History of the Men's Glee Club
First established in 1889, the Washington and Lee Men's Glee Club has a long history of excellence. Originally established as a student group, the Glee Club became a permanent organization on campus in 1893. Shortly thereafter, the Glee Club gave its first major documented performance in Lynchburg, Virginia. Remarkably resilient, the early Glee Club not only survived through multiple directors, many of whom lasted for only a year, but thrived. In partnership with the W&L Theatre group of the time, the Troubadours, the Glee Club produced multiple productions at the Lexington Opera House including Gilbert and Sullivan's Trial By Jury and H.M.S. Pinafore.
As the Glee Club moved into the new century, it continued to grow and improve. Many of the members experimented with composition to great success. Among the many songs composed by Glee Club members, the most famous is unquestionably "The Washington and Lee Swing." Composed by Mark W. Sheafe ('06) with lyrics by Clarence A. Robbins ('11), "The Swing" has become the official fight song of Washington and Lee as well as many high schools across the country. In fact, in 1942 the Thornton W. Allen Co. in New York published a collection of Washington and Lee music featuring "The Swing."
September, 1938, ushered in a new era for the Glee Club with the appointment of Dr. John Varner to the English department.
Formerly the director of the University of Virginia Glee Club, Varner brought renewed energy and direction to the men of Washington and Lee. In 1939, Varner lead the Glee Club to Washington, D.C. to compete in the Fred Waring Glee Club contest at the Capitol Theatre. The W&L Glee Club beat five other ensembles from Virginia and Maryland to win the contest gaining much attention. As Varner continued to work with the men of Washington and Lee, the Glee Club rocketed to new heights of recognition.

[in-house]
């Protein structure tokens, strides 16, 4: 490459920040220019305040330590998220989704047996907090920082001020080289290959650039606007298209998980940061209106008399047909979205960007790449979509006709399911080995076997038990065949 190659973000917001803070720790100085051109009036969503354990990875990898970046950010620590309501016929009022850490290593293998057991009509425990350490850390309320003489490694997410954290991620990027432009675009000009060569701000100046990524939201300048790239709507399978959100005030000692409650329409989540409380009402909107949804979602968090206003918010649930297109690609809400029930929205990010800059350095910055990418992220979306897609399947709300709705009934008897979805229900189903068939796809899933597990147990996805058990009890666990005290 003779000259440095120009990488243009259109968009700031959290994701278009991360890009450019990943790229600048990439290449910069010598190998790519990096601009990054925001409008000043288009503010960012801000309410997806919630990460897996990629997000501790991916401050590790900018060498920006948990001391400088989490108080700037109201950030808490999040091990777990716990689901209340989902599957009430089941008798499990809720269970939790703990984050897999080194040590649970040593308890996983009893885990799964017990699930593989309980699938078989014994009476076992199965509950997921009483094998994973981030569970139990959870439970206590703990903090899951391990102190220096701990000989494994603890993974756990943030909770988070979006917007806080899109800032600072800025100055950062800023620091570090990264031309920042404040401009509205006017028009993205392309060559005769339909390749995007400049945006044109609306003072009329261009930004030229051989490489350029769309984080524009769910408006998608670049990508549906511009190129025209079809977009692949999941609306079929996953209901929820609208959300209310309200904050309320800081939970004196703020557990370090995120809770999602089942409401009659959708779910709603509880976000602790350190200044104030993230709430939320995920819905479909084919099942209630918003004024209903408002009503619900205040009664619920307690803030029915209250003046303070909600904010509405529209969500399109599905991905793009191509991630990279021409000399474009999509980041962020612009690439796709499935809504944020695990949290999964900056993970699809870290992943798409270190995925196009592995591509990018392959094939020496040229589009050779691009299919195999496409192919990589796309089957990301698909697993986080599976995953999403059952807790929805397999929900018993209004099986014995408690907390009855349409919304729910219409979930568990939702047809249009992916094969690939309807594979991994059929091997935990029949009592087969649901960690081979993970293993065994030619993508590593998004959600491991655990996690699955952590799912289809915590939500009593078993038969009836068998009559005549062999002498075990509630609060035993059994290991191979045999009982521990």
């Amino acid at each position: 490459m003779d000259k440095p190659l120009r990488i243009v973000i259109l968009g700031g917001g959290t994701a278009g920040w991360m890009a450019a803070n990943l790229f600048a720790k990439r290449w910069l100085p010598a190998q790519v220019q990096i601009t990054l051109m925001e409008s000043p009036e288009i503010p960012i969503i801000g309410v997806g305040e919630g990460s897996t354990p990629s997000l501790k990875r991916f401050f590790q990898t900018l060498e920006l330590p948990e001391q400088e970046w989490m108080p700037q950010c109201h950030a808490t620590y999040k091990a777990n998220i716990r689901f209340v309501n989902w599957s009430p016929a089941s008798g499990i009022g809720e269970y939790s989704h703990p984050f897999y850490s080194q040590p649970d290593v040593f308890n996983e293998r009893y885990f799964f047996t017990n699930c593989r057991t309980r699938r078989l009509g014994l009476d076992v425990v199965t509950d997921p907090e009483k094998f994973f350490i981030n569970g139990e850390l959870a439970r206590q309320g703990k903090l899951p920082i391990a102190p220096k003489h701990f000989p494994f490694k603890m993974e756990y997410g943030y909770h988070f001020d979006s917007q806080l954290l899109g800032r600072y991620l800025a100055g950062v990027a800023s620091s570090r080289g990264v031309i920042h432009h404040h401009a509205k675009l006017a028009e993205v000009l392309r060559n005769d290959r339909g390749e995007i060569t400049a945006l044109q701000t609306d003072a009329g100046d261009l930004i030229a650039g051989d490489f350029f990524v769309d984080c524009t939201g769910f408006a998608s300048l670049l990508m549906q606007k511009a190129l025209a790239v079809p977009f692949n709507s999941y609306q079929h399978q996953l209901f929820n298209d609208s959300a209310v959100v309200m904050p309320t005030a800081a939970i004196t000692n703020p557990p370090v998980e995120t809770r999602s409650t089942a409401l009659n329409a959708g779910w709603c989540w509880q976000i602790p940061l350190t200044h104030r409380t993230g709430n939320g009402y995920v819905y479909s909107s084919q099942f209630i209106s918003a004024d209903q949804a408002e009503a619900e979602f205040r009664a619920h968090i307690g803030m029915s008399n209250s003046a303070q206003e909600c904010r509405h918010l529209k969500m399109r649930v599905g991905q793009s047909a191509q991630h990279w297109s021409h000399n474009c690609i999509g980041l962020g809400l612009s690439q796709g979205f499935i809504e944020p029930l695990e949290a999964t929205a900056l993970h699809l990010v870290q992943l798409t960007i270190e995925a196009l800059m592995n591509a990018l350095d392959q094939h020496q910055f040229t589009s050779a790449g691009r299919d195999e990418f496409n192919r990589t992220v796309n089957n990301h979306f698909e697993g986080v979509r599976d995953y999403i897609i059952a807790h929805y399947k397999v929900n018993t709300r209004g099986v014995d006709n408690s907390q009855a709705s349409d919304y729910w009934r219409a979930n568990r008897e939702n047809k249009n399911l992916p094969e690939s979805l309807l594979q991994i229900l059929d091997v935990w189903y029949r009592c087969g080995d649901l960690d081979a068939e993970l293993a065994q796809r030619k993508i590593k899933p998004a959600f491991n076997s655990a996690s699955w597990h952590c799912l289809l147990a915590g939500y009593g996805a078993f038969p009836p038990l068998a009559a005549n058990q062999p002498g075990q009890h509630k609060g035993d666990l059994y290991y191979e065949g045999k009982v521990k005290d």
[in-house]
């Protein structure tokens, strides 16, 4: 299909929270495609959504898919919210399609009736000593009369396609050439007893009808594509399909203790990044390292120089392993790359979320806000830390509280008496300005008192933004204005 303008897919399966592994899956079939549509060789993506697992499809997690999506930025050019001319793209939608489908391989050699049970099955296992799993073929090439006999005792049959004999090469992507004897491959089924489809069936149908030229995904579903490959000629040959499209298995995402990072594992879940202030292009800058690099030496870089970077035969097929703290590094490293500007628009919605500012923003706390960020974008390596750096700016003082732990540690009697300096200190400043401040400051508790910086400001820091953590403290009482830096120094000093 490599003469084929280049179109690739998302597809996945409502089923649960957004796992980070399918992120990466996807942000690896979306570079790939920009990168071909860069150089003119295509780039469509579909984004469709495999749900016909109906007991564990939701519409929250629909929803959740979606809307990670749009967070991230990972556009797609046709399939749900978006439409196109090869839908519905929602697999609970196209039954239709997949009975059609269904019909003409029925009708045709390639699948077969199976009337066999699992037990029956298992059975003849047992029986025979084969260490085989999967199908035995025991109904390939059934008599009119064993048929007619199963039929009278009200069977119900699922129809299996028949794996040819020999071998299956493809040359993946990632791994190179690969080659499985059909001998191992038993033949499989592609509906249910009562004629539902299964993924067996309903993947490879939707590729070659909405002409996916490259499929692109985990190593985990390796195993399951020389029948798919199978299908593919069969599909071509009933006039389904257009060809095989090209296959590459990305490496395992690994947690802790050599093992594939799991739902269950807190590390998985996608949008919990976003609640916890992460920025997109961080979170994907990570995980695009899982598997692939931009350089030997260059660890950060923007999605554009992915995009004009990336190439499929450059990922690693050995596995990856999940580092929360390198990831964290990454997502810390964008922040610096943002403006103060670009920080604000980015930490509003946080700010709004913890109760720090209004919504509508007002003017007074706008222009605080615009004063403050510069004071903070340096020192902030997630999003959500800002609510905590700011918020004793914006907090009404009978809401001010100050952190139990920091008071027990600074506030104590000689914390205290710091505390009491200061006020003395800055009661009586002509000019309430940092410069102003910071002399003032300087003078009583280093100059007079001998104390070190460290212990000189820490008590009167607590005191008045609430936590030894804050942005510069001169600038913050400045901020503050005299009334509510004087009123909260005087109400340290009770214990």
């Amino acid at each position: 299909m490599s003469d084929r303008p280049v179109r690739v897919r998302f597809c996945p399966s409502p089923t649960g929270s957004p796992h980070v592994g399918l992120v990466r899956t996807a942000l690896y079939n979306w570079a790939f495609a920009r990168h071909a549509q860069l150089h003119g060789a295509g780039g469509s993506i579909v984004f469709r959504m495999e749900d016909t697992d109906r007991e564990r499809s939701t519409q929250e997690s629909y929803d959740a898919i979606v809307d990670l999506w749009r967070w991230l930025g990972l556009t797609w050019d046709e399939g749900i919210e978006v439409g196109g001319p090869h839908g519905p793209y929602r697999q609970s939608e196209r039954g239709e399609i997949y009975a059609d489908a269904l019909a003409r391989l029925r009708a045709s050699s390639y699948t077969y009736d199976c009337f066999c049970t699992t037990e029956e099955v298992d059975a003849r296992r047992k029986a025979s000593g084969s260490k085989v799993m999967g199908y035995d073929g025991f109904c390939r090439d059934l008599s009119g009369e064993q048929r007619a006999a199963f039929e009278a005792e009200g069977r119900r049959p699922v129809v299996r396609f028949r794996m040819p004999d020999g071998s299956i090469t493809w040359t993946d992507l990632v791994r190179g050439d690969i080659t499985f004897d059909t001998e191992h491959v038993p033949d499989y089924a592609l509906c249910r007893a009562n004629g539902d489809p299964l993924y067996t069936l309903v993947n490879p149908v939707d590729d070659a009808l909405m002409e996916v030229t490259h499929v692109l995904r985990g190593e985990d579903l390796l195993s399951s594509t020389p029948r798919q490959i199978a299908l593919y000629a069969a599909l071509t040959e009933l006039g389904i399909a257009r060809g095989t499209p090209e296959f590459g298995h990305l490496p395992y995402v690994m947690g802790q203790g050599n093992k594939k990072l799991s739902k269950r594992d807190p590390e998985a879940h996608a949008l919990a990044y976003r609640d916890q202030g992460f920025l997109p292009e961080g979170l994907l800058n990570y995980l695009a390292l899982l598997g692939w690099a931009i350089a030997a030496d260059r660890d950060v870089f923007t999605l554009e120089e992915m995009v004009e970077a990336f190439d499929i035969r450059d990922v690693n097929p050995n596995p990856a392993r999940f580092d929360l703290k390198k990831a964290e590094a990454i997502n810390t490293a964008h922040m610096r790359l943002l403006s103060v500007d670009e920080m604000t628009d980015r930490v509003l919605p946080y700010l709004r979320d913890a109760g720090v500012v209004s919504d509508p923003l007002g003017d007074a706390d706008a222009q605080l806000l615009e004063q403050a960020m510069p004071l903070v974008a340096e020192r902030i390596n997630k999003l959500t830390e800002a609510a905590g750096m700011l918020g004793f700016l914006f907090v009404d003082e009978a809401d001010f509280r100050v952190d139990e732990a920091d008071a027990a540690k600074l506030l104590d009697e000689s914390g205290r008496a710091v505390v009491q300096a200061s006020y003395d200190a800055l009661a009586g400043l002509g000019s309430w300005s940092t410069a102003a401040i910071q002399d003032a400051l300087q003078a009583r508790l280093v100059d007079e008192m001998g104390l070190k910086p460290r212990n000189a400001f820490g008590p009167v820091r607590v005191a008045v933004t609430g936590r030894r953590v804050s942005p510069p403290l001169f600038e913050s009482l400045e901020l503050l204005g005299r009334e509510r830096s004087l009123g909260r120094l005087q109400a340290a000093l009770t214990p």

Bursting its way onto the national stage, the Glee Club was invited to participate in the prestigious Fred Waring "Pleasure Time" Glee Club competition. W&L, one of the smallest schools competing, beat seventeen other schools in their group to move on to the finals. On Friday, May 29, the Glee Club caught a train from Buena Vista to New York City to compete in the national finals against the University of Rochester, Duke, Elmhurst, the University of Oklahoma, Dartmouth, Purdue, and Redlands. Although W&L did not take the top honors, the Glee Club gained national attention from the competition as well as a chance to sing in Carnegie Hall. On an interesting note, while in New York, each glee club was assigned an up and coming conductor to help them prepare. The Washington and Lee Glee Club was assigned the then rather unknown 26-year-old Robert Shaw. Over fifty years later, Shaw would once again work with the singers of Washington and Lee at the opening of the Lenfest Center in 1991.
Robert Stewart, the first professor of music at Washington and Lee, took over the direction of the Glee Club in 1954. Stewart arranged many pieces for the Glee Club and once again brought it to national attention. In 1967, the Glee Club was invited to sing at the Montreal Expo in Montreal, Canada. As part of the fine arts section of the exhibit, the Washington and Lee Glee Club joined participants from more than 70 nations contributing to the Expo. The Glee Club gave three concerts during the Expo to overall applause.
In the next thirty years, the Glee Club would continue to grow under the direction of James Tucker Cook (‘68-'73) and Dr. Gordon Spice ('73-'9?). Serving as ambassadors for the university, the Glee Club travelled both nationally and internationally touring such countries as England, Mexico, Germany, Austria, and Jamaica. In 1984, the Glee Club successfully survived coeducation of the university. Unfortunately, the Men's Glee Club was disbanded in 1992 shortly after the creation of the University Chamber Singers. Reformed in 2010, the Washington and Lee Men's Glee Club, under the direction of the current Director of Choral Activities Shane M. Lynch, is quickly growing and ready to continue the Glee Club's long history of excellence.